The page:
5. Traditional Functional Foods. Reduce total cholesterol 5 percent by adding a traditional functional food to the diet, such as cereals with high quantities of psyllium.

Low-Fat, Low-Cholesterol Diet

The concept of dietary fat has evolved considerably over the last two decades. There is little robust evidence that high intake of total fat is harmful in terms of heart disease. Instead, dietary intake recommendations are divided into good fats, bad fats and neutral fats.

Trans unsaturated fatty acids (trans fats) are an example of bad fat. Trans fats are found in industrially produced hydrogenated oils; trans fats increase LDL and triglycerides levels and decrease HDL levels. Trans fat intake has also been shown to increase risk of ASCVD. Furthermore, eliminating trans fats in commercially made food products has resulted in a decrease in cardiovascular disease events like stroke and heart attack.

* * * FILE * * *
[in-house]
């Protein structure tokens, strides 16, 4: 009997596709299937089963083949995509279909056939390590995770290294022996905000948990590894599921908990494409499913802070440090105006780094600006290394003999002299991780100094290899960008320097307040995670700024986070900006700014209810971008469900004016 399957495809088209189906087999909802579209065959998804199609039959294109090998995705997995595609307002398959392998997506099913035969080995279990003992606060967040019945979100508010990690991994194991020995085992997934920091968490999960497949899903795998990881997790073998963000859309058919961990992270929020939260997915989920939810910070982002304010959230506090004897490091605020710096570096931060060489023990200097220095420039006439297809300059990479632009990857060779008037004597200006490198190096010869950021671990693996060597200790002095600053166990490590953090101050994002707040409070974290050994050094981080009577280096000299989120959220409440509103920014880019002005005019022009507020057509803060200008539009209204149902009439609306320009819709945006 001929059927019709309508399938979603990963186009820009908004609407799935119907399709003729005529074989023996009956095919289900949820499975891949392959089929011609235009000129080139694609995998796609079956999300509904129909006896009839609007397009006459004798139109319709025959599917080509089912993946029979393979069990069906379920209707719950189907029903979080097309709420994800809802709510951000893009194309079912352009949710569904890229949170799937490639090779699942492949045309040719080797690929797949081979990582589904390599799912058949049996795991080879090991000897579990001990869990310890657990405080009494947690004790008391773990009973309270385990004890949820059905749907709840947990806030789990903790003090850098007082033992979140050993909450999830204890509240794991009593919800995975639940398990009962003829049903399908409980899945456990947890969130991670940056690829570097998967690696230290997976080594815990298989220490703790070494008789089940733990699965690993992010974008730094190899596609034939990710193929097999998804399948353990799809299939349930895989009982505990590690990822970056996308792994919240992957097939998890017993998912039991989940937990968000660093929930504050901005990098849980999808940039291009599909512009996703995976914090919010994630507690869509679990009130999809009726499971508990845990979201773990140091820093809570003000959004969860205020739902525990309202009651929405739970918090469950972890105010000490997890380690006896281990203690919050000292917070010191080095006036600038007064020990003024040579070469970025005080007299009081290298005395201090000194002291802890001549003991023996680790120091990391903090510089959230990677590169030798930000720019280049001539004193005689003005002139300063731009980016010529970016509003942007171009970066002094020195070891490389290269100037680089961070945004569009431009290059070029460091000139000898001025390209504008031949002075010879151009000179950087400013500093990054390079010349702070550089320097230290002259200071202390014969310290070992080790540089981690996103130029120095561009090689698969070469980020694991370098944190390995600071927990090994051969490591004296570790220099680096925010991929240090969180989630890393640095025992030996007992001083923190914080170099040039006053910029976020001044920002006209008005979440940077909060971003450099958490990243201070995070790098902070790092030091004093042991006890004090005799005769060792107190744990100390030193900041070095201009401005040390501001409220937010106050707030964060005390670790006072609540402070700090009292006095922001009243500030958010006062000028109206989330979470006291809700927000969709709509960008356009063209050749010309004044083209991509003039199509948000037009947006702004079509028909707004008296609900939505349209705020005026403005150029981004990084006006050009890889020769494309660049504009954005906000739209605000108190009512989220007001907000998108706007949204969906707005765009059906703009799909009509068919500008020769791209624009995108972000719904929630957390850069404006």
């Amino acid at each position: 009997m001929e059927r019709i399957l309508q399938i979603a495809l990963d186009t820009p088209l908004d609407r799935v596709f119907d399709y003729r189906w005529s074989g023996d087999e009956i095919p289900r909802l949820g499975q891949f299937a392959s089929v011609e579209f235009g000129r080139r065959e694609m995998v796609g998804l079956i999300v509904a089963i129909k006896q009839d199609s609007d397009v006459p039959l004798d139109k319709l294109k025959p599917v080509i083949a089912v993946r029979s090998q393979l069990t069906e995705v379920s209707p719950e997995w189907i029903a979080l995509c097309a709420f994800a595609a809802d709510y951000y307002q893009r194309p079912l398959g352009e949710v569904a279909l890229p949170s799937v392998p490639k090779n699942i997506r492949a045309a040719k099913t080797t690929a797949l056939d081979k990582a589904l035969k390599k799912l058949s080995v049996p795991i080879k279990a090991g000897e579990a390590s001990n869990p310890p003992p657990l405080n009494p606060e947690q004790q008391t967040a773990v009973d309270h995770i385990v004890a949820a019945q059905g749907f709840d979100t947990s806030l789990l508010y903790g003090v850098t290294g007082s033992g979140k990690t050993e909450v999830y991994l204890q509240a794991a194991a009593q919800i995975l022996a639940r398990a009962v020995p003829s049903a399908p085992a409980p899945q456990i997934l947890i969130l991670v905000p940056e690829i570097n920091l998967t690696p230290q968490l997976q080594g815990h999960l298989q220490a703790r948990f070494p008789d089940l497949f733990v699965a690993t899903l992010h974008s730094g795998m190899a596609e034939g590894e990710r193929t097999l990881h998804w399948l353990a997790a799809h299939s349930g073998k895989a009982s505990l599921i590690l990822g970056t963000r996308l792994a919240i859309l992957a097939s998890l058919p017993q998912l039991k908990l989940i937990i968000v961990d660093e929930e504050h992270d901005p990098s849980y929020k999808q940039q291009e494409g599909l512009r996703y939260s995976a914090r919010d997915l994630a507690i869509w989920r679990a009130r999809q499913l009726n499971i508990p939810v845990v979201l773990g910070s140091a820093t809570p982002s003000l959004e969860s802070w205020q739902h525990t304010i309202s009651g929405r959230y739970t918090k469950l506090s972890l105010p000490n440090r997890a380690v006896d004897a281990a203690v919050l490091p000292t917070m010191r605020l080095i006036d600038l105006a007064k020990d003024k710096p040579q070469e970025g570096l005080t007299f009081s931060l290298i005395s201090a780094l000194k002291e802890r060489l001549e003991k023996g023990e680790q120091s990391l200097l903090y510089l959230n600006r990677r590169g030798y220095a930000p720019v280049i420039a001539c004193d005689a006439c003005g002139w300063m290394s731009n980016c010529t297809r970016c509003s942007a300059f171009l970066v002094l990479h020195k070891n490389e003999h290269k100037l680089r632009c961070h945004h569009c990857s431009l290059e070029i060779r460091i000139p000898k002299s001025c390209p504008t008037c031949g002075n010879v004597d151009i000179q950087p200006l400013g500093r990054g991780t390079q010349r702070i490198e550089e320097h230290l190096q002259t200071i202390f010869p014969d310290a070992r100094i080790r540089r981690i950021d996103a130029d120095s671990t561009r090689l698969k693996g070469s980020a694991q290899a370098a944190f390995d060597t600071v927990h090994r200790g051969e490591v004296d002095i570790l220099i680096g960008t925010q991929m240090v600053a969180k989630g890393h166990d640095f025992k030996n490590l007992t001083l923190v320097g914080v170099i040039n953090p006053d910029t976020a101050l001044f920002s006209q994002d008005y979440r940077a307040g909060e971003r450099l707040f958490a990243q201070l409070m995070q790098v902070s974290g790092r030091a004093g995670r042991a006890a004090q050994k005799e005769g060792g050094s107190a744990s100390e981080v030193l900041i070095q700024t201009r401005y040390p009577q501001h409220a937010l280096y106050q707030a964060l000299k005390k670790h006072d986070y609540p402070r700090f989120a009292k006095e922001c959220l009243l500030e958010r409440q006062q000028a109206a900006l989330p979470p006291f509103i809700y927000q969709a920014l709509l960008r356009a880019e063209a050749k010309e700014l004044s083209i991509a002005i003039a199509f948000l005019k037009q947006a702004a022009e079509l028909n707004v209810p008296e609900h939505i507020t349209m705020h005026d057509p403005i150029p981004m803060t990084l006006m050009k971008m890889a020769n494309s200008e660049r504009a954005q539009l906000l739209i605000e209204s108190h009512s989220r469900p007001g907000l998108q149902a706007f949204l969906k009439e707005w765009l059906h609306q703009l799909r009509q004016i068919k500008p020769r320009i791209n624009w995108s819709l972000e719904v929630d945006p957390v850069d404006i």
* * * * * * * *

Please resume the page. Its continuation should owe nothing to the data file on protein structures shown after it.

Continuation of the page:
Although many expert groups have advocated for reduced intake of saturated fats to reduce the risk of heart disease, this simply has not been supported by a robust evidence base. This may be in part due to the inclination of patients to replace saturated fat calories with refined or processed carbohydrates which decreases HDL, increases triglycerides and increases cardiovascular risk. In contrast, a number of observational studies have shown that a higher intake of polyunsaturated fats in place of saturated fat has been associated with reduced cardiovascular risk. Polyunsaturated fats will reduce LDL and may have anti-inflammatory properties as well.